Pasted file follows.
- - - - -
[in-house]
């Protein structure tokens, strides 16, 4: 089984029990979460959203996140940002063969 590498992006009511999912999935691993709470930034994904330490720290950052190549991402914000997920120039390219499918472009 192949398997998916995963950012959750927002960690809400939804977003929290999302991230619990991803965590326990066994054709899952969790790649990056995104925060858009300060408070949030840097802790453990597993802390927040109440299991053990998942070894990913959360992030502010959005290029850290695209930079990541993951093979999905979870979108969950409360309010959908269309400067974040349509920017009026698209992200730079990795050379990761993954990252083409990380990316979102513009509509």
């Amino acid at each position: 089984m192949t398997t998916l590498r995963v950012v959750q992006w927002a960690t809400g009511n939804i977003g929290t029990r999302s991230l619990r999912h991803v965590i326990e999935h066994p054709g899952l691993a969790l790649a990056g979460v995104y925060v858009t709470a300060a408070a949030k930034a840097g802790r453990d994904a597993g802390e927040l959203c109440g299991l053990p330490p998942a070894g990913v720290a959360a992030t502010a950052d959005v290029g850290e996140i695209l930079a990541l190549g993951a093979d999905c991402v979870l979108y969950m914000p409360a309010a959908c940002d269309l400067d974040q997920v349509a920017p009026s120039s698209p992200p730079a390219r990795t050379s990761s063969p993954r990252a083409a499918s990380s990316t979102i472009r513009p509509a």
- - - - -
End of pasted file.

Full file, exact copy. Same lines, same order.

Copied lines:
[in-house]
């Protein structure tokens, strides 16, 4: 089984029990979460959203996140940002063969 590498992006009511999912999935691993709470930034994904330490720290950052190549991402914000997920120039390219499918472009 192949398997998916995963950012959750927002960690809400939804977003929290999302991230619990991803965590326990066994054709899952969790790649990056995104925060858009300060408070949030840097802790453990597993802390927040109440299991053990998942070894990913959360992030502010959005290029850290695209930079990541993951093979999905979870979108969950409360309010959908269309400067974040349509920017009026698209992200730079990795050379990761993954990252083409990380990316979102513009509509």
């Amino acid at each position: 089984m192949t398997t998916l590498r995963v950012v959750q992006w927002a960690t809400g009511n939804i977003g929290t029990r999302s991230l619990r999912h991803v965590i326990e999935h066994p054709g899952l691993a969790l790649a990056g979460v995104y925060v858009t709470a300060a408070a949030k930034a840097g802790r453990d994904a597993g802390e927040l959203c109440g299991l053990p330490p998942a070894g990913v720290a959360a992030t502010a950052d959005v290029g850290e996140i695209l930079a990541l190549g993951a093979d999905c991402v979870l979108y969950m914000p409360a309010a959908c940002d269309l400067d974040q997920v349509a920017p009026s120039s698209p992200p730079a390219r990795t050379s990761s063969p993954r990252a083409a499918s990380s990316t979102i472009r513009p509509a």